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USA v. Scott Serfling,  06-1613.  Scott Serfling and co-defendant Mary Capri engaged in a scheme to defraud Western United Life Assurance Company (“WULA”) of nearly $12 million by procuring a loan through repeated false representations.

Capri pleaded guilty, and a jury found Serfling guilty of two counts of wire fraud, 18 U.S.C. § 1343, and one count of mail fraud, id. § 1341. The district court entered judgment against Serfling and sentenced him to 78 months’ imprisonment, three years’ supervised release, and restitution in the amount of $6.75 million.

Among other trial and sentencing issues, Serfling challenges as unreasonable the length of his prison term as compared to Capri’s.

In short, Serfling argues that his sentence is unreasonably high. The 78-month sentence is within the guidelines range that we have just concluded was properly calculated, and so we presume that it is reasonable. United States v. Mykytiuk, 415 F.3d 606, 608 (7th Cir. 2005); see Rita v. United States, ___ U.S. ___, 127 S.Ct. 2456, 2462-63, (2007).

Serfling may rebut the presumption by showing that his sentence is unreasonably long in light of specific factors under § 3553(a). See Mykytiuk, 415 F.3d at 608.

The sole factor that Serfling points to as compelling a lower sentence is § 3553(a)(6), which requires a sentencing court to consider “the need to avoid unwarranted sentence disparities among defendants with similar records who have been found guilty of similar conduct.” Serfling contends that an unwarranted disparity exists because he received a harsher sentence than Mary Capri despite her more extensive criminal history and the fact that she “admitted her intimate involvement in the fraudulent scheme.”

We held in United States v. Boscarino, 437 F.3d 634 (7th Cir. 2006), that a sentence within a properly calculated guidelines range “cannot be treated as unreasonable by reference to § 3553(a)(6).” Id. at 638; see United States v. Babul, 476 F.3d 498, 501-02 (7th Cir. 2007). In Boscarino, we rejected the argument that the difference between the defendant’s sentence and that of his co-defendant, who had pleaded guilty and assisted the government, amounted to an unwarranted disparity. We emphasized that valid reasons exist for sentencing similar defendants differently, and only unwarranted disparities are problematic. Id. at 638 (“[A] sentencing difference is not a forbidden ‘disparity’ if it is justified by legitimate considerations.”); see United States v. Duncan, 479 F.3d 924, 929 (7th Cir. 2007).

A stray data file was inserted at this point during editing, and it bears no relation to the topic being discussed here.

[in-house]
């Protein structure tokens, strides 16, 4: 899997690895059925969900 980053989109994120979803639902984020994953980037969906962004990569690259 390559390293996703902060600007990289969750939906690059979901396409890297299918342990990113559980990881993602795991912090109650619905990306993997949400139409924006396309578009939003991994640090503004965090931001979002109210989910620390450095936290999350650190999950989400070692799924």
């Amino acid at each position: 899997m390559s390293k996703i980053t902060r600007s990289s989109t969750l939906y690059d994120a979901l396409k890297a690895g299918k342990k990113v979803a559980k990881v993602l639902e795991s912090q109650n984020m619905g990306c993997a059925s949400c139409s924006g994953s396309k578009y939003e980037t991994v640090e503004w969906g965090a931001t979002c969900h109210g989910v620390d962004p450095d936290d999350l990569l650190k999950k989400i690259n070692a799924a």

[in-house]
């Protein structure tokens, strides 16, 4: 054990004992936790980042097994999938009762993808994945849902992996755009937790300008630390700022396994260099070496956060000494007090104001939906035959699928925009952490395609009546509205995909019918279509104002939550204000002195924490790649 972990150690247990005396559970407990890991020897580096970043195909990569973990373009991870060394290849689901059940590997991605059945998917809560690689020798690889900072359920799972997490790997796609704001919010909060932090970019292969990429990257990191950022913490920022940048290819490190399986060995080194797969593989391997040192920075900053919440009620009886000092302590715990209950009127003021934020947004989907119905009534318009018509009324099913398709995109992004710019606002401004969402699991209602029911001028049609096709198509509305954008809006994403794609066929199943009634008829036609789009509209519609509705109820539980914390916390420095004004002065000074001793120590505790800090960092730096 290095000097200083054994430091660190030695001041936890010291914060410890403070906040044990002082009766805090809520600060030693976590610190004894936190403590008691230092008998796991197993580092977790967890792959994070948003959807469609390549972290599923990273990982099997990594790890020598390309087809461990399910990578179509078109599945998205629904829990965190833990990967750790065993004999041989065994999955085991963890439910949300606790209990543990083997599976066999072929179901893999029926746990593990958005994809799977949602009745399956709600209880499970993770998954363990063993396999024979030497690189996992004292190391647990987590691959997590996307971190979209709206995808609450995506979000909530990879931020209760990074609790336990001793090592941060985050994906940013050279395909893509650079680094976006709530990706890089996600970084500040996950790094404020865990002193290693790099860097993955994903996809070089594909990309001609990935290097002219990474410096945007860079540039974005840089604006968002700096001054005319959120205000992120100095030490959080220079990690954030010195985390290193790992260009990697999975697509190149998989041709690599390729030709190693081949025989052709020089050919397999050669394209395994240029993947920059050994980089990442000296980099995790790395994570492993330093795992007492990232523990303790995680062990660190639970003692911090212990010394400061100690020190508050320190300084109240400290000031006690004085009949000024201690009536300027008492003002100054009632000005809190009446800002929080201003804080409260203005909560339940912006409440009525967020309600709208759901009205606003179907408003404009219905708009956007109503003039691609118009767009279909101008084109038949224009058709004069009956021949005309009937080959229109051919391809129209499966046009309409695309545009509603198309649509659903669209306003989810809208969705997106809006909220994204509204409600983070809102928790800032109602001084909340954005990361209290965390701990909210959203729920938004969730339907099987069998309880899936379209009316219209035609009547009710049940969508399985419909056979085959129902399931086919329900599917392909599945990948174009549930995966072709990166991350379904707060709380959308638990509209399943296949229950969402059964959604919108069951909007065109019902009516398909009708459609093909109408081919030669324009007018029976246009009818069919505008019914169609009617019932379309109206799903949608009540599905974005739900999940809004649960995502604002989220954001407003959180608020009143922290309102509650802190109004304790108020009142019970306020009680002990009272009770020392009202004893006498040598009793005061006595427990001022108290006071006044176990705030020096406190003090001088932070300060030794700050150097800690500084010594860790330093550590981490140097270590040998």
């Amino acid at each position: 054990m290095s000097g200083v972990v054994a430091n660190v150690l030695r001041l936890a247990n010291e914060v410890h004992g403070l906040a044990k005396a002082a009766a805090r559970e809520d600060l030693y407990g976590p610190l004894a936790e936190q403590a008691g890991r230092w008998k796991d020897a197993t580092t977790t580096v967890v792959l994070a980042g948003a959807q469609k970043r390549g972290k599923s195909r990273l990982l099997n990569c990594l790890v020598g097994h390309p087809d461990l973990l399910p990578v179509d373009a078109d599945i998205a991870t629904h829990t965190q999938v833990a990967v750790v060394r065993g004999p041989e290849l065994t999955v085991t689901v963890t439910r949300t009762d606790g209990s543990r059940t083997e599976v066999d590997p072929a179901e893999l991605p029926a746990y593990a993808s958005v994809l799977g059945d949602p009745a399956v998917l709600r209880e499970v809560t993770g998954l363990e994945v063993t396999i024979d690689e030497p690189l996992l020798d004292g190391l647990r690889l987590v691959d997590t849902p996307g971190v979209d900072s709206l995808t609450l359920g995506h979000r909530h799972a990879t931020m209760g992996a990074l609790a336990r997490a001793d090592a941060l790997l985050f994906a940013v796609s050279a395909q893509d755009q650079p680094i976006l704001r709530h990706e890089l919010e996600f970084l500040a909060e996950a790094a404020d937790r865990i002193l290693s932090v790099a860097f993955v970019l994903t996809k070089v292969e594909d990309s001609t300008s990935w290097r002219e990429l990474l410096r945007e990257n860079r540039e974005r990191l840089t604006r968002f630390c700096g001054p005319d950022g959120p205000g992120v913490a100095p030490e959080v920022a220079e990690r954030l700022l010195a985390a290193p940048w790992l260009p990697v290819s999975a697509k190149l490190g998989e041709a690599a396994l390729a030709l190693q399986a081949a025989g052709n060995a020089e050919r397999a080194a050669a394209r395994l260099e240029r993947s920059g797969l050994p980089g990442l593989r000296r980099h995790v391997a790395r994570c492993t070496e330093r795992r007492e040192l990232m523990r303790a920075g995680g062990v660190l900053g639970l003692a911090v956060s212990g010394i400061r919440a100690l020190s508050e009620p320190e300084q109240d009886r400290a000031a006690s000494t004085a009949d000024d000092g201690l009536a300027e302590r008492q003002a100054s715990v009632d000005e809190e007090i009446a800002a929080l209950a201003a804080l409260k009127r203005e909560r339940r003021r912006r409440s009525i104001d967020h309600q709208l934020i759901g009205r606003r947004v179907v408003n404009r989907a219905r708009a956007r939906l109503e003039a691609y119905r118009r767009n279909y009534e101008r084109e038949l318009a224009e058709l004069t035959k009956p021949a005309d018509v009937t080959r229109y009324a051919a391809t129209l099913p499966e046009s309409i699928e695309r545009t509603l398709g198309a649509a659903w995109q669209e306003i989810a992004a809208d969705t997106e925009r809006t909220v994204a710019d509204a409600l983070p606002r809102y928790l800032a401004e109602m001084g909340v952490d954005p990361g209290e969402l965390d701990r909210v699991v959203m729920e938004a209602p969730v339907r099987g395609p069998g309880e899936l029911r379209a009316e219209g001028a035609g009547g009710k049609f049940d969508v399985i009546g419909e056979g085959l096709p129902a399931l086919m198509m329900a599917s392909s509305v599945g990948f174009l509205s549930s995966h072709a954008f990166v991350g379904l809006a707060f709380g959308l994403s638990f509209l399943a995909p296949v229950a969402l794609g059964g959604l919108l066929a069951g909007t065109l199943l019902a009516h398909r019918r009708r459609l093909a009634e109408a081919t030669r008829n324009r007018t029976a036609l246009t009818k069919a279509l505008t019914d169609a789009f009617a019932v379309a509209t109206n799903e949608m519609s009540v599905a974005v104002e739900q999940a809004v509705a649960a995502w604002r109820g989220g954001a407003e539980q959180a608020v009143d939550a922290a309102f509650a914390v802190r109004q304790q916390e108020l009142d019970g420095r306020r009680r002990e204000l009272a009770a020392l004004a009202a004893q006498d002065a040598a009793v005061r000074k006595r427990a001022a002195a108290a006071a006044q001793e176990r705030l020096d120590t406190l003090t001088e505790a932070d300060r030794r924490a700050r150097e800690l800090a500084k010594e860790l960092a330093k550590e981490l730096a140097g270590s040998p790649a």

Serfling does not even mention Boscarino or the other cases that squarely reject the argument he makes. Nor does he explain why the disparity between his sentence and Capri’s is unwarranted rather than justified by legitimate considerations.

In fact, he notes her lower guidelines range (46 to 57 months), her acceptance of responsibility, and the district court’s finding that “extraordinary” family circumstances weighed in favor of a below-guidelines sentence. These factors suggest that the difference is a natural outgrowth of a sentencing scheme based on individualized factors. See United States v. Newsom, 428 F.3d 685, 689 (7th Cir. 2005) (“[O]ne needs to know more than the crime of conviction and the total length of the sentence to evaluate disparities; the specific facts of the crimes and the defendant’s individual characteristics are also pertinent.”).

Serfling’s arguments are directed more to the unreasonableness of Capri’s sentence than his own, but if there is any argument that Capri’s sentence is too low, it would be for the government, not Serfling, to make. Serfling has not come close to rebutting the presumption that his own within-guidelines sentence is reasonable.

We therefore AFFIRM the convictions and sentence.

For the full opinions visit the 7th Circuit Court of Appeals Web Site.

For more about attorney Michael J. Petro, visit